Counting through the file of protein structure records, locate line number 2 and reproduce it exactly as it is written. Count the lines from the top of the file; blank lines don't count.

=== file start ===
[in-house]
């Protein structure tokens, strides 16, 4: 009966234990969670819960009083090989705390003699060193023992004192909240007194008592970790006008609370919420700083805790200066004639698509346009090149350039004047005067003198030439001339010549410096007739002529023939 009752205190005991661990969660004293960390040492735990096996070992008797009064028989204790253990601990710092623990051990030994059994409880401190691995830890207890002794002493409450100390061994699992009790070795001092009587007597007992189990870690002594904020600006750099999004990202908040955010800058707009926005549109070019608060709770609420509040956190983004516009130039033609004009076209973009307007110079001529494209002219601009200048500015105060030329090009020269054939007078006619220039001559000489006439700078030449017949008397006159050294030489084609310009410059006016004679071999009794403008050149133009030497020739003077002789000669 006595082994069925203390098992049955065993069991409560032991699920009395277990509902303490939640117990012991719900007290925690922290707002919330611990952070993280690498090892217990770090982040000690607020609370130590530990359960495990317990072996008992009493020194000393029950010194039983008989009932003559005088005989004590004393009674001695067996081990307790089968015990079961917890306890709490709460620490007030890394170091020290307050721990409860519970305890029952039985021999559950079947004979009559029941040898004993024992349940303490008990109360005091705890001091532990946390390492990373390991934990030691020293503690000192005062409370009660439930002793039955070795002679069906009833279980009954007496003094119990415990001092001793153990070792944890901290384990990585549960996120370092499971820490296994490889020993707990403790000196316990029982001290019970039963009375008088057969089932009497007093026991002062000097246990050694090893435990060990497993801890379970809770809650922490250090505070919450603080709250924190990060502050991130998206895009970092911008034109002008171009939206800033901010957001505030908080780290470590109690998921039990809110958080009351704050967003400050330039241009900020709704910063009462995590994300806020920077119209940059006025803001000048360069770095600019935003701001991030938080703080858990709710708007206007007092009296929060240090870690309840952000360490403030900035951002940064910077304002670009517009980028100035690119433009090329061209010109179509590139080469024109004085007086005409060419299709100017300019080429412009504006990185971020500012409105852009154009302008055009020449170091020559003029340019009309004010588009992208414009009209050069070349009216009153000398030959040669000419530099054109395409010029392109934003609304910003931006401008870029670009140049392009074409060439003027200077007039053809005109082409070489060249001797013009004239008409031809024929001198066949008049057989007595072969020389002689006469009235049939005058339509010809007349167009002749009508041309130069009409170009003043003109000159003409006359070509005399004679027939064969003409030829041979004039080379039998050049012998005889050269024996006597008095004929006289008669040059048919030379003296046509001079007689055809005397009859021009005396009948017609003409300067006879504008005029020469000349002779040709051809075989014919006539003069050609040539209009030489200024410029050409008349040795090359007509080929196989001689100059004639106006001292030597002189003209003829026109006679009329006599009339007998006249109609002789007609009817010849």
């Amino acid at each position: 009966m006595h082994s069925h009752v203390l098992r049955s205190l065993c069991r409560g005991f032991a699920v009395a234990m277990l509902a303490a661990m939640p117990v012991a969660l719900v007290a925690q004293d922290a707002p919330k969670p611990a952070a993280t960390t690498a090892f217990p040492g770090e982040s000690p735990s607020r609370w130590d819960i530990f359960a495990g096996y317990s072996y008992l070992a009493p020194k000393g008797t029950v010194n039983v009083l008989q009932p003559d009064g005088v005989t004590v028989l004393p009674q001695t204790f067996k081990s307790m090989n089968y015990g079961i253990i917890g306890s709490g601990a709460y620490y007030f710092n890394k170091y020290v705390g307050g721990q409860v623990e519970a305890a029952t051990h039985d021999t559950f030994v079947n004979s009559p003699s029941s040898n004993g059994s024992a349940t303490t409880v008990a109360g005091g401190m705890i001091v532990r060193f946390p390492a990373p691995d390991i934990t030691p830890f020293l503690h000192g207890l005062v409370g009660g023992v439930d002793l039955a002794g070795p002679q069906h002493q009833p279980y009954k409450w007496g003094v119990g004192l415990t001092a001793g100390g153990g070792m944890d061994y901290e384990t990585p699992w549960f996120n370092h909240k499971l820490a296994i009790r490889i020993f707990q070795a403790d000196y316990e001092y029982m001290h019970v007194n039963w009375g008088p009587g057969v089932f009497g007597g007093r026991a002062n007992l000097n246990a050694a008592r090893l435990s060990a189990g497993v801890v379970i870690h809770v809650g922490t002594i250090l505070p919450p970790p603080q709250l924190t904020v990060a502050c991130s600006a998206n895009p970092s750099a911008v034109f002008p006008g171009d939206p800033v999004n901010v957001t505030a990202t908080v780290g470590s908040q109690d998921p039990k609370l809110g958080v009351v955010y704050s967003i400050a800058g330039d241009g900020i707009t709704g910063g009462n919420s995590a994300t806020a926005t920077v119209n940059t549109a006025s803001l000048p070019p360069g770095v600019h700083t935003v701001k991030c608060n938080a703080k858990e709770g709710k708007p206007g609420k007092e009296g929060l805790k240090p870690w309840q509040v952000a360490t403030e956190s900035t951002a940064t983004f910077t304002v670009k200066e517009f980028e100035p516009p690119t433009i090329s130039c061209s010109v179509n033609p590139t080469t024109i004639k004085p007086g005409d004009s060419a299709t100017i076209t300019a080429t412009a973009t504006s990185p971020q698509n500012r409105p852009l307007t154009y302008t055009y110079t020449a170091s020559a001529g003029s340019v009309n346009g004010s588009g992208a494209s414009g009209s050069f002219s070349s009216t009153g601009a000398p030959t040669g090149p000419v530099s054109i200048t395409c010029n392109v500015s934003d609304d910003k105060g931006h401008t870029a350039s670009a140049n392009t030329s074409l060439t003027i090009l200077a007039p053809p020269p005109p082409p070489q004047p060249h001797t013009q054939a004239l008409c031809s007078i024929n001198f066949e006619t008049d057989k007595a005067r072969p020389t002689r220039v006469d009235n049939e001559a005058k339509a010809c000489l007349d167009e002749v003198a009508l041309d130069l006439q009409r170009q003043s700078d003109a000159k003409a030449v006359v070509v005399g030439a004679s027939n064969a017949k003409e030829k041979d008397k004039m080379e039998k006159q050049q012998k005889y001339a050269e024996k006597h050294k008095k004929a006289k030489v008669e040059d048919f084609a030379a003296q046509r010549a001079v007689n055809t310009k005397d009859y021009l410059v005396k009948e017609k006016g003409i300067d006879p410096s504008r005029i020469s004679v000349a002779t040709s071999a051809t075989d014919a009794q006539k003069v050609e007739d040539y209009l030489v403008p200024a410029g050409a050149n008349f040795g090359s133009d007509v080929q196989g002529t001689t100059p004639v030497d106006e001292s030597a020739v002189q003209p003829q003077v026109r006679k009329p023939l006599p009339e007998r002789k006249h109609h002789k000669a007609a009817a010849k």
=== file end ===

């Protein structure tokens, strides 16, 4: 009966234990969670819960009083090989705390003699060193023992004192909240007194008592970790006008609370919420700083805790200066004639698509346009090149350039004047005067003198030439001339010549410096007739002529023939 009752205190005991661990969660004293960390040492735990096996070992008797009064028989204790253990601990710092623990051990030994059994409880401190691995830890207890002794002493409450100390061994699992009790070795001092009587007597007992189990870690002594904020600006750099999004990202908040955010800058707009926005549109070019608060709770609420509040956190983004516009130039033609004009076209973009307007110079001529494209002219601009200048500015105060030329090009020269054939007078006619220039001559000489006439700078030449017949008397006159050294030489084609310009410059006016004679071999009794403008050149133009030497020739003077002789000669 006595082994069925203390098992049955065993069991409560032991699920009395277990509902303490939640117990012991719900007290925690922290707002919330611990952070993280690498090892217990770090982040000690607020609370130590530990359960495990317990072996008992009493020194000393029950010194039983008989009932003559005088005989004590004393009674001695067996081990307790089968015990079961917890306890709490709460620490007030890394170091020290307050721990409860519970305890029952039985021999559950079947004979009559029941040898004993024992349940303490008990109360005091705890001091532990946390390492990373390991934990030691020293503690000192005062409370009660439930002793039955070795002679069906009833279980009954007496003094119990415990001092001793153990070792944890901290384990990585549960996120370092499971820490296994490889020993707990403790000196316990029982001290019970039963009375008088057969089932009497007093026991002062000097246990050694090893435990060990497993801890379970809770809650922490250090505070919450603080709250924190990060502050991130998206895009970092911008034109002008171009939206800033901010957001505030908080780290470590109690998921039990809110958080009351704050967003400050330039241009900020709704910063009462995590994300806020920077119209940059006025803001000048360069770095600019935003701001991030938080703080858990709710708007206007007092009296929060240090870690309840952000360490403030900035951002940064910077304002670009517009980028100035690119433009090329061209010109179509590139080469024109004085007086005409060419299709100017300019080429412009504006990185971020500012409105852009154009302008055009020449170091020559003029340019009309004010588009992208414009009209050069070349009216009153000398030959040669000419530099054109395409010029392109934003609304910003931006401008870029670009140049392009074409060439003027200077007039053809005109082409070489060249001797013009004239008409031809024929001198066949008049057989007595072969020389002689006469009235049939005058339509010809007349167009002749009508041309130069009409170009003043003109000159003409006359070509005399004679027939064969003409030829041979004039080379039998050049012998005889050269024996006597008095004929006289008669040059048919030379003296046509001079007689055809005397009859021009005396009948017609003409300067006879504008005029020469000349002779040709051809075989014919006539003069050609040539209009030489200024410029050409008349040795090359007509080929196989001689100059004639106006001292030597002189003209003829026109006679009329006599009339007998006249109609002789007609009817010849």